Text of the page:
by the aforementioned density stratification. Physically, this turbulent mixing layer

is destroyed by the stabilizing effect of gravitation on the largest scales of Ri.

When the initial Ri is large enough, say > 0.1, then turbulence production
depends strongly on the d/6 ratio, with initial instability of the mode 2 waves.
These decay by breaking at sharply peaked crests (Browand and Winant 1973),

with fluid ejected into the higher speed layer as thin wisps from these crests.

3.2 Literature Review

3.2.1 Browand and Wang (1971)


A velocity shear interface of thickness 6, is considered between two horizontal
streams of velocities U1 and U2 and densities P1 and P2, with the density interface

of thickness 6. They define Ri = Abb,/(AU)2.

The velocity profiles agreed remarkably well with the hyperbolic function, often
used in stability analysis. The difference between the stability of a sheared layer

which is homogeneous and that which has a stable density interface was demon-



The effect of stratification on sheared layers is complex, with the mode unstable
in the absence of stratification, called Rayleigh waves, being stabilized while a new

one, the Holmboe mode is now unstable. The mode destabilized by gravity has

a non-zero wave speed when riding at the mean velocity (U1 + U2)/2. In these
co-ordinates, the disturbance is assumed to consist of one wave traveling upstream

and one traveling downstream, with the interface a standing wave of increasing

Disturbances in the case of a homogeneous shear layer can be thought of as

two almost independent distortions of the upper and lower boundaries of the con-
stant vorticity region. Short wave length disturbances are totally independent. The
amplitude of the disturbance oscillates as the two distortions alternately reinforce

and obstruct. However, long wavelength disturbances influence each other to such

an extent that "slippage" of the upper and lower distortions can be stopped. The
relative phase is fixed in the position most favorable for growth (PFMMG) of the
perturbation. In the stratified case, additional vorticity is generated by the distor-

tion of the central interface. This baroclinic vorticity is responsible for inhibiting

instability at low Richardson numbers (Rayleigh waves); however, at high Ri, strat-

ification alters the slippage of the distortions such that the wave lingers more at the

PFMMG than in unfavorable regions (Holmboe waves).

In the regions of instability of Rayleigh waves, both Holmboe and Rayleigh
waves are indistinguishable, both being phase locked, and non-linear growth is by

roll-up or overturning. Previously well distributed vorticity is now concentrated

into discrete lumps along the interface and breaking is violent.

In regions where Holmboe waves are unstable, no roll-up occurs. Interface
displacement simply grows in magnitude with each succeding oscillation, ultimately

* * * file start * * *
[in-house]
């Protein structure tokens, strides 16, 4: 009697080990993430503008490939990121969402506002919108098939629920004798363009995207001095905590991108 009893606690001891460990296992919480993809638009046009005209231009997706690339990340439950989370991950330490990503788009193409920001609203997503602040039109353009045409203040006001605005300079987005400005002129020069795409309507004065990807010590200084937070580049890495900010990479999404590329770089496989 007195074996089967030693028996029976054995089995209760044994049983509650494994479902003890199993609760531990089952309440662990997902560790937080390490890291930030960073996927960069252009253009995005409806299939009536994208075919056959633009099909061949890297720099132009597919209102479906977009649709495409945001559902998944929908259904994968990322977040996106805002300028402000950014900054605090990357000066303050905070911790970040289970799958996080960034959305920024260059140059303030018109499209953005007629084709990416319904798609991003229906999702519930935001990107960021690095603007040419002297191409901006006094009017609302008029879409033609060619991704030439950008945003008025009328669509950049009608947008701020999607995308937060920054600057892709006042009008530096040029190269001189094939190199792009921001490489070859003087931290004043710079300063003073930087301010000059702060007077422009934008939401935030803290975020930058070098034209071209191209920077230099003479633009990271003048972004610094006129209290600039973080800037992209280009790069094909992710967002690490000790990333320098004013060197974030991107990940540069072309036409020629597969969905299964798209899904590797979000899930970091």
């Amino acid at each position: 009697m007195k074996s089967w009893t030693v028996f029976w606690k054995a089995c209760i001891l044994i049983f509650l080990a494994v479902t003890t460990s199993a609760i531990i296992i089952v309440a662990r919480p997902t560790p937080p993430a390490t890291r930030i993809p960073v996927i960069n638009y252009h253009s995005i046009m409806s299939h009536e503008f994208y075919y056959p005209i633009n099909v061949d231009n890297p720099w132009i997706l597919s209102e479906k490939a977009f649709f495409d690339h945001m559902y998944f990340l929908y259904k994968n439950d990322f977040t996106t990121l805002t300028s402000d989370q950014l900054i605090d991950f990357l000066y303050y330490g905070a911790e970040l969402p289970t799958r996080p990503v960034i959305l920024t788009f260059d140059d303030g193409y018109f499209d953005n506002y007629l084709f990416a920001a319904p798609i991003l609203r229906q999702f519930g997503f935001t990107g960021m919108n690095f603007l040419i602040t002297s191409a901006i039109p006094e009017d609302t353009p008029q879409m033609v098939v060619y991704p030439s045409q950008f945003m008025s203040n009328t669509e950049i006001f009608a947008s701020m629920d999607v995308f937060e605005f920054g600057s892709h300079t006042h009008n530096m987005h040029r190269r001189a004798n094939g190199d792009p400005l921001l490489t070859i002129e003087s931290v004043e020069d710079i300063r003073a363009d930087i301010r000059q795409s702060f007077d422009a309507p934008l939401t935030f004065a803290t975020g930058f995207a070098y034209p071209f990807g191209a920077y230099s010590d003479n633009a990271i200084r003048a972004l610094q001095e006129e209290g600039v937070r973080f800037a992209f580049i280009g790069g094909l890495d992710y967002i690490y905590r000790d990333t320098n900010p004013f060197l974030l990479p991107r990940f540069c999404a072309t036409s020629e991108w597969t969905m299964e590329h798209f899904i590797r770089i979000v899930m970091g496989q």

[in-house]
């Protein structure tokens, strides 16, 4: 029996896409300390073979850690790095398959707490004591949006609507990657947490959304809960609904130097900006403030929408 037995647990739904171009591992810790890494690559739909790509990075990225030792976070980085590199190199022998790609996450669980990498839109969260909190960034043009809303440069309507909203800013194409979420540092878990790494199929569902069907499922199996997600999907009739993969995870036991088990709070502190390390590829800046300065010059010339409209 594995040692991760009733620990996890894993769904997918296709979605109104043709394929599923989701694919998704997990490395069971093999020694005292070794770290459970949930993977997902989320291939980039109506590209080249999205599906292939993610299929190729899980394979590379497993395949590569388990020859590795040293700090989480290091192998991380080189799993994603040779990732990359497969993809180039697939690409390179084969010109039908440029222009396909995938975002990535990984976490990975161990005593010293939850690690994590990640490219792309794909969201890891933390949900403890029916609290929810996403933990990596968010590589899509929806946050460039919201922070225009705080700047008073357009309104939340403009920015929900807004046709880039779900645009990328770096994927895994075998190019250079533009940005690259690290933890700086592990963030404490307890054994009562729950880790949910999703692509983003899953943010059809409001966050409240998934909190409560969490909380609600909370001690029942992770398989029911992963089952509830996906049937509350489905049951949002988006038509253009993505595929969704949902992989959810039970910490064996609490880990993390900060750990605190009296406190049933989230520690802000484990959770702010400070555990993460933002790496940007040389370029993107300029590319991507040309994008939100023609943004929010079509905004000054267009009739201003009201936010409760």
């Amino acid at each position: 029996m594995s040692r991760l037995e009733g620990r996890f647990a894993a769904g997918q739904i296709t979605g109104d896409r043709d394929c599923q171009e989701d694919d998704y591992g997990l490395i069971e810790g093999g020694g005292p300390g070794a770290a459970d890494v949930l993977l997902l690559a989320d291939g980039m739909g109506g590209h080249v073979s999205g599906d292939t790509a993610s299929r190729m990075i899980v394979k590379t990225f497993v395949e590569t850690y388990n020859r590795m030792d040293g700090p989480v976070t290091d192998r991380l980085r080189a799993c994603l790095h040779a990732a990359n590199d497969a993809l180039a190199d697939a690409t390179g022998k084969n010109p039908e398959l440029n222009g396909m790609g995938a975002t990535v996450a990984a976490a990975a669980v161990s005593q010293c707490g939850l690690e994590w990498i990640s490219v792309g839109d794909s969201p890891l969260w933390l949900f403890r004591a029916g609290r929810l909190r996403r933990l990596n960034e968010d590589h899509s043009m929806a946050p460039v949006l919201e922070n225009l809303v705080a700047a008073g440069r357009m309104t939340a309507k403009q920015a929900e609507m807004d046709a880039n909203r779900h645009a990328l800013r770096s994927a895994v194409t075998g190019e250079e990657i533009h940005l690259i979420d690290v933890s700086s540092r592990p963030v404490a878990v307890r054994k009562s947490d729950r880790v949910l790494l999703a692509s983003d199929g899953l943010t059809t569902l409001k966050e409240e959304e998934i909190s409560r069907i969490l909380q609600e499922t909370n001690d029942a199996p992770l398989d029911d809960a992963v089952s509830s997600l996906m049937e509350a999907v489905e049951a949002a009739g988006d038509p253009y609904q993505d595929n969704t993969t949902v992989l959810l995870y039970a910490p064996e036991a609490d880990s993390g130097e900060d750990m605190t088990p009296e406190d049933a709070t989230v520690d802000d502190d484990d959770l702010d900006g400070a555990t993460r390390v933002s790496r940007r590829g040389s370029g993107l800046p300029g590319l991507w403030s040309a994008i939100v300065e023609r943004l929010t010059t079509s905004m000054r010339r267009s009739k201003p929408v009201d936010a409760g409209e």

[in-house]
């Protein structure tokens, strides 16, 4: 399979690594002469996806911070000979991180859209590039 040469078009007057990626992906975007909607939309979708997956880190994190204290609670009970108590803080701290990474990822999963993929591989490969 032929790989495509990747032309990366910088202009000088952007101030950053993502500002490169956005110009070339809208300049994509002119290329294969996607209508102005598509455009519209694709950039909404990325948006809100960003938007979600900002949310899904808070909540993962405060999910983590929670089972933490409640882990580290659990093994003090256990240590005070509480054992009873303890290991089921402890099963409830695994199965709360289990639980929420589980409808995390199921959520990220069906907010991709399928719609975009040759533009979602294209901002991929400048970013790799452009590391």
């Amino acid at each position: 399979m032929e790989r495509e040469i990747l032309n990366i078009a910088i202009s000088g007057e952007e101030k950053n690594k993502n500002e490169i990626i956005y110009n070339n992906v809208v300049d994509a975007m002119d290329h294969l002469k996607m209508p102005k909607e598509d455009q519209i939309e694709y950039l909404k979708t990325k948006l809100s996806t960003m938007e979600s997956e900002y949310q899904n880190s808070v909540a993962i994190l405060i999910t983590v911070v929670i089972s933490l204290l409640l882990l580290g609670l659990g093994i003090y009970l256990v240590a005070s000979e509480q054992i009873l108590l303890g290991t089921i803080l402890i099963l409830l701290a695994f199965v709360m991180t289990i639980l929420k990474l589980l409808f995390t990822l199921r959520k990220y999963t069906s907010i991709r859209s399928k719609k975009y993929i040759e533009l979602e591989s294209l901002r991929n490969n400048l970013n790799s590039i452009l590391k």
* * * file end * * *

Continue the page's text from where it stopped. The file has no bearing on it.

breaking at the crests, which may be on both sides or not, according to as the

excitation is unforced or not, respectively.

3.2.2 Smyth, Klaassen and Peltier (1987)

These investigators performed numerical simulations of the evolution of Holm-
boe waves. A series of simulations using progressively lower levels of stratification
led to Kelvin Helmholtz (KH) waves. The effect of strong statification on KH
waves depends on the ratio of the vertical distances over which the density and flow
velocity, i.e., 6 and 6, change.

If 6 > 6,, increasing stratification stabilizes the flow.

If 6 < 6,/2, increasing stratification causes the KH wave be replaced by Holm-
boe type oscillatory waves.

From linear theory, the relationship between KH and Holmboe type instabilities

can be shown to be equivalent to a damped oscillator, governed by,

A"(t) + bA'(t) + cA(t) = 0

Stratification, represented by c, provides the restoring force. Shear, represented by

b, serves to transfer energy into or out of the oscillation.

Solutions are of the form A elt, where a = a, + ioi, subscripts denoting real

and imaginary parts respectively. If ai = 0, we have a monotonically growing distur-

bance, i.e., KH waves. However, if c/b2, which is analogous to the bulk Richardson

number, grows beyond a certain value, this train gives way to oscillatory Holmboe


A linear analysis of the governing hydrodynamic equations was performed to

determine, for a given level of stratification and Ri (with 6, being the length scale),

the value of a, the wave number, which has maximum growth rate, a,, to determine
the horizontal wave length to impose on the non-linear model.

The plot of a(a, Ri) showed that, for small values of Ri(< 0.3), the fastest

growing modes had ai = 0; while for higher Richarson numbers, ai had non-zero

values, i.e, Holmboe instability. Two points were taken from the Holmboe regime

and one from the KH regime for non-linear analysis. By analysing the evolution of
the non- dimensional perturbation kinetic energy for the three points they confirmed